MR PORTER X SONIC EDITIONS

Mr Michael Jordan: Rare Air

“This ended up being the cover of a book I did with Michael called Rare Air. I stayed at the Ritz-Carlton when I was in Chicago working on the book and they had a hooded terry cloth bathrobe in each room. One day I saw this beautiful shot on the front of National Geographic of an Ethiopian guy in a hooded robe. I took the bathrobe with me to Miami, showed Michael the picture and said ‘I want to try this’. So we go up to the rooftop of his hotel in Miami and shot for maybe five minutes and that was the cover. Someone once asked Michael to write a book blurb for me. He wrote back: ‘He’s quick and he’s good.’ That’s the ultimate compliment.”

Mr Muhammad Ali: The Weigh-in

“I only ever did two Ali fights. This was a heavyweight title unification fight on 6 February, 1967 at the Houston Astrodome. They had the weigh-in the day before. In his pre-match poem, Ali talked of knocking his opponent Ernie Terrell out of the stadium in the first round: ‘The ref is frantic/ Terrell’s over the Atlantic/ Who would’ve thought, when they came to the fight/ They’d see the launch of a coloured satellite!’ I was just there to photograph Ali. To me Terrell didn’t even exist in this fight. I don’t even think I was really that good a boxing photographer. But when you’re shooting Ali, he has this mystique.”

Mr Muhammad Ali: “What’s My Name?”

“There were 37,000 spectators there – the biggest indoor boxing crowd ever at the time. And they saw Ali humiliate his opponent.  The fight happened during that transition when he changed his name from Cassius Clay to Muhammad Ali. But Terrell refused to acknowledge his new name, kept calling him by his ‘slave name’ during the build-up. It infuriated Ali. And so during the fight, he brutally punished Terrell. Kept beating him and taunting him, saying: ‘What’s my name? What’s my name?’ That was his famous refrain during the fight.”

Mr Muhammad Ali: The Corner

“Terrell suffered a terrible beating. In the third round, Terrell took a blow to the left eye which left him with double vision. He broke a bone under that eye that required surgery afterwards – he was almost blinded. But the fight lasted 12 more rounds. It went the full distance when it should have been stopped. By the eighth round, Terrell was virtually helpless. Both his eyes were swollen shut. This is a shot of him getting attention from the doctor while in the opposite corner Ali stands in wait to go at him again.”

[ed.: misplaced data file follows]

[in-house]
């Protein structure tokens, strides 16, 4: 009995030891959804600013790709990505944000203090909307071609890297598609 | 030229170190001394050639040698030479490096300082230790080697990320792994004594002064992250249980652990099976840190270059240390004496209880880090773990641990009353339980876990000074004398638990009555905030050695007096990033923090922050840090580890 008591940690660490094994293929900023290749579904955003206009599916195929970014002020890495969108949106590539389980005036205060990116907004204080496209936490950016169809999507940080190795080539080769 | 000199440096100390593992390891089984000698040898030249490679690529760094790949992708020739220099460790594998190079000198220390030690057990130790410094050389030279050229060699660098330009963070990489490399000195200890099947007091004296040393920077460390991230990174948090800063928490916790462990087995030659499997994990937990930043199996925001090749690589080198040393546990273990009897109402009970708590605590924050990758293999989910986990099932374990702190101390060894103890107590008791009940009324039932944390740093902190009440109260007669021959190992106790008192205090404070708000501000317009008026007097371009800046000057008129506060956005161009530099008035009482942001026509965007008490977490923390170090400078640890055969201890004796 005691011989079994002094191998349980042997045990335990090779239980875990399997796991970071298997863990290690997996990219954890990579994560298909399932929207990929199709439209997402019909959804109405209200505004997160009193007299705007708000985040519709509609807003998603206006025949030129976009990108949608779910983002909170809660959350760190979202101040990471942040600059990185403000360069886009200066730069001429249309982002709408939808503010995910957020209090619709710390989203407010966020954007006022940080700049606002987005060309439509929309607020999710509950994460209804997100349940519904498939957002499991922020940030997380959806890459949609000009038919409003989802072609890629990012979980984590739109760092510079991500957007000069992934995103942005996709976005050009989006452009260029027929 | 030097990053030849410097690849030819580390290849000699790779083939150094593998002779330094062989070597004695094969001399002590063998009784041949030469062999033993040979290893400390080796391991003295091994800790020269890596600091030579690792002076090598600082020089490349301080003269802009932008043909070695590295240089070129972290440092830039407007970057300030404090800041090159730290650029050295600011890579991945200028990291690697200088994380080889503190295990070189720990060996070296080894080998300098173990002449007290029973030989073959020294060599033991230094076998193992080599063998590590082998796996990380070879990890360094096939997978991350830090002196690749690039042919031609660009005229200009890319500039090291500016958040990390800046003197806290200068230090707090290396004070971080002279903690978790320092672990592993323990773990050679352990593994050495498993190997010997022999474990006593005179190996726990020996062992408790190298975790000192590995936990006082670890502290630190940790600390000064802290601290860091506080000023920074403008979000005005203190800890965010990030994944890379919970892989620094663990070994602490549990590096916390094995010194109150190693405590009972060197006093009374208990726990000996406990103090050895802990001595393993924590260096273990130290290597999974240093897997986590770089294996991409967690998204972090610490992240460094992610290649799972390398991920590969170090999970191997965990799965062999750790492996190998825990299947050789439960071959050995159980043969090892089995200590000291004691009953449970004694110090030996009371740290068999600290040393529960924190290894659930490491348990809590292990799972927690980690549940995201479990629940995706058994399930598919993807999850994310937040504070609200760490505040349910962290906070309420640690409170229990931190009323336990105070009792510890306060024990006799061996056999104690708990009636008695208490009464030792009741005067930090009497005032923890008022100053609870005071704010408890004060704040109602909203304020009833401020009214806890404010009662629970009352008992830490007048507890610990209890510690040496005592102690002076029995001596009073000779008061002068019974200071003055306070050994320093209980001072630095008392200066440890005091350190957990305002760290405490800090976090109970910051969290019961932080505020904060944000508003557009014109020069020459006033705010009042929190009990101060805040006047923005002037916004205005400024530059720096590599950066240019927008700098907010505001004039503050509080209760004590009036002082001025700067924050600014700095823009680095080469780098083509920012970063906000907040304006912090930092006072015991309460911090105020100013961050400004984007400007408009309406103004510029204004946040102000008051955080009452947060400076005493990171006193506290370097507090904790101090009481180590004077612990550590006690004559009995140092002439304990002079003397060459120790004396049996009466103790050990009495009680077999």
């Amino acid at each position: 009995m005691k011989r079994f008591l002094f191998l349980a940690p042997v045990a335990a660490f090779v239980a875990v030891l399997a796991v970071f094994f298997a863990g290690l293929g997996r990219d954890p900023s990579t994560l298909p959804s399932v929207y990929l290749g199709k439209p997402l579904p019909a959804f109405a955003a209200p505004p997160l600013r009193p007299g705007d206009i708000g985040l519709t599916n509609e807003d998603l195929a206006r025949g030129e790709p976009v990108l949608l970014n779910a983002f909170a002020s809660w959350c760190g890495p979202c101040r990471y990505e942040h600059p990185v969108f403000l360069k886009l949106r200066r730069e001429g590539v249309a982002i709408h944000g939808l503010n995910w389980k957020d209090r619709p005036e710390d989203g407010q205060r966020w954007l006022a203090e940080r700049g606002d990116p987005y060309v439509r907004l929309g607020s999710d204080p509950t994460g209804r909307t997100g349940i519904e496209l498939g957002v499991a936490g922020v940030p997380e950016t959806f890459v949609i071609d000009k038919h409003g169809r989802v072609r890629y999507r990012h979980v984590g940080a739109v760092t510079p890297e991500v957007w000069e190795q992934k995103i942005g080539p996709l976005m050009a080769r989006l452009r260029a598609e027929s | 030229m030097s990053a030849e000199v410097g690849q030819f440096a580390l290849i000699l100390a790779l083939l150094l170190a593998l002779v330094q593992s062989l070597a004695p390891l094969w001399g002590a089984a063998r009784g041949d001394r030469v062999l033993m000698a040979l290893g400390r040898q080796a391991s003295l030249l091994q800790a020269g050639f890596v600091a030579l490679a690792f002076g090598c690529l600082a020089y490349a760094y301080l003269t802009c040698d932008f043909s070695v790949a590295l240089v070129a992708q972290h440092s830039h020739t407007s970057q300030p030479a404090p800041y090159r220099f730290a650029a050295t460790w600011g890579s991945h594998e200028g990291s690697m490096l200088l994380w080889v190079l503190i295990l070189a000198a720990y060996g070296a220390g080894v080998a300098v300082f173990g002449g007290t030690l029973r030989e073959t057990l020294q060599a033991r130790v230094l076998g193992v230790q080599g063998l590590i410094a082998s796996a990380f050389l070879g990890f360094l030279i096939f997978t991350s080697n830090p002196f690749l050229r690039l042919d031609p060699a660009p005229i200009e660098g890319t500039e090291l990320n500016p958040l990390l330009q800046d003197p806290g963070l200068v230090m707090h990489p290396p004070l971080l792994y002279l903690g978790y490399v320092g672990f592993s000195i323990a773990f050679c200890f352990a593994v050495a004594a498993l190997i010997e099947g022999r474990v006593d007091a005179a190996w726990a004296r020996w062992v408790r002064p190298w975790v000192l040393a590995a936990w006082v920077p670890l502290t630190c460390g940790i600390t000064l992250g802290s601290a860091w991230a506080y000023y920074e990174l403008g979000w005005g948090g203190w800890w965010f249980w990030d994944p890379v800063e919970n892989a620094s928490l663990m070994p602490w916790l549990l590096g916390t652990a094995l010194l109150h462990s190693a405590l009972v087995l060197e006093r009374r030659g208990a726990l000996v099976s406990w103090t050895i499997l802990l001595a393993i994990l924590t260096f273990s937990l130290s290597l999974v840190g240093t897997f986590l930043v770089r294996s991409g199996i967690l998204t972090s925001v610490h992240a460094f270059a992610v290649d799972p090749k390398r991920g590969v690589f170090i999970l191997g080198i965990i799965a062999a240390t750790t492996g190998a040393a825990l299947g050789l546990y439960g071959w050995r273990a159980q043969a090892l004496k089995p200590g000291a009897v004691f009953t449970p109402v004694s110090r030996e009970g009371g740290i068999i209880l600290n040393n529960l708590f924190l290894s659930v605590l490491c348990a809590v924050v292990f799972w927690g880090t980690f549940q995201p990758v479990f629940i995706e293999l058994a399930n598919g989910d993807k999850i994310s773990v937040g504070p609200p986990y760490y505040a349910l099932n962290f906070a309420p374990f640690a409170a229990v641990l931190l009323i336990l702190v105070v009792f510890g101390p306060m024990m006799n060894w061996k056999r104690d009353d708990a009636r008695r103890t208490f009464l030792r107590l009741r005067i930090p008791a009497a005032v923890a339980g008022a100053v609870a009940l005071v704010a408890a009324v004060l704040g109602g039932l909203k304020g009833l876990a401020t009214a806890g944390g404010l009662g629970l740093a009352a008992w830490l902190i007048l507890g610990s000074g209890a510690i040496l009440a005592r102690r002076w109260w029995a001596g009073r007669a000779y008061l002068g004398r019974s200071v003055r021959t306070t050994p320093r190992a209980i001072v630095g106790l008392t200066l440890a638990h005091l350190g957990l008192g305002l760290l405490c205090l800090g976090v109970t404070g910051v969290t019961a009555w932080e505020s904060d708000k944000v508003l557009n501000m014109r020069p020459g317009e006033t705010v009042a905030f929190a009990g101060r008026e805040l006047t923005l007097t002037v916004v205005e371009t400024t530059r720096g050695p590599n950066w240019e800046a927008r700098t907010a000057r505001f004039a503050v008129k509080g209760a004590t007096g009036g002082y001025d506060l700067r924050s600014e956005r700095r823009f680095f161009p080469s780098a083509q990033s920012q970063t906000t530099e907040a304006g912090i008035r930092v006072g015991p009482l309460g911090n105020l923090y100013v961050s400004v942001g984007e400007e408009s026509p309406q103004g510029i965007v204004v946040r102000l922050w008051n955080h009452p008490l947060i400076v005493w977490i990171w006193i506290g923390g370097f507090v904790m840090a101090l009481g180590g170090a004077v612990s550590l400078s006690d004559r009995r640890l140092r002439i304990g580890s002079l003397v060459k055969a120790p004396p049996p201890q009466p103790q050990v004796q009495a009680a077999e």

Mr Julius Erving: Dr J

“Dr J was one of these biblical figures in sport. Michael Jordan learned a lot from Julius Erving. He was a great player, one of the game’s best dunkers. Sports Illustrated named him one of the 40 most important athletes of all time. I’d worked with him before and came up with the idea for this posed shot. Back then when they made the team announcements in Milwaukee, they used to put this spotlight on each player. So one day after practice, I got them to put the spotlight on and I went up to the rafters and took this shadow shot.”

Mr Björn Borg: The Serve

“This was the US Open in 1978. Borg is one of my favourite athletes. The way he played, dressed, walked – everything about him was cool. I called my first son Christian Bjorn Iooss after him. I was going to name him Bjorn but my father said, ‘He’s going to hate you – having to spell out both names all the time to everyone.’ So I made it the middle name. Then when we had a second son, we figured we’d call him Bjorn and drop Christian’s middle name. The greatest day of my athletic life was playing doubles with Borg against the No.1 and 2 players in Antigua. I hit four winners in the first game and then I don’t remember anything but we beat them 6-2, 6-2, 7-5. Borg left a note for me the next day: ‘Dear Walter, thanks for carrying me in the match. Your friend, Björn.’ The greatest note I’ve ever gotten.”

Mr Walt Frazier: Clyde

“Clyde was a rock star at the time: the hats, fur coats, Rolls-Royces, the round bed with the mirrors. He was the original NBA fashion icon. He got his nickname when he started wearing those wide-brimmed hats similar to the ones Warren Beatty wore in Bonnie and Clyde. We’d done a book together – Rockin’ Steady – during his peak at the New York Knicks, so we knew each other well. This was taken in June 1973 at the Knicks team hotel in Long Beach, California, the day of the game, just sitting by the pool. Look at his nails! He was always so fastidious: his sideburns, his nails, everything.”

Hanalei Bay

“I had this helicopter pilot in Hawaii called Red Johnson who had this great sense of photography. We would wait for the sets of waves and when a guy dropped in we’d go lower and lower and we might be 20, 30 feet away from them. We’d follow them, sometimes blow them right off the wave. One time we had a wave go right through the chopper – through both doors. I got my feet wet! People are experimenting with drones now but the best spot isn’t necessarily 500 feet up, it could be 15 feet. That’s what we were able to do back then because there were no restrictions. You couldn’t do that now.”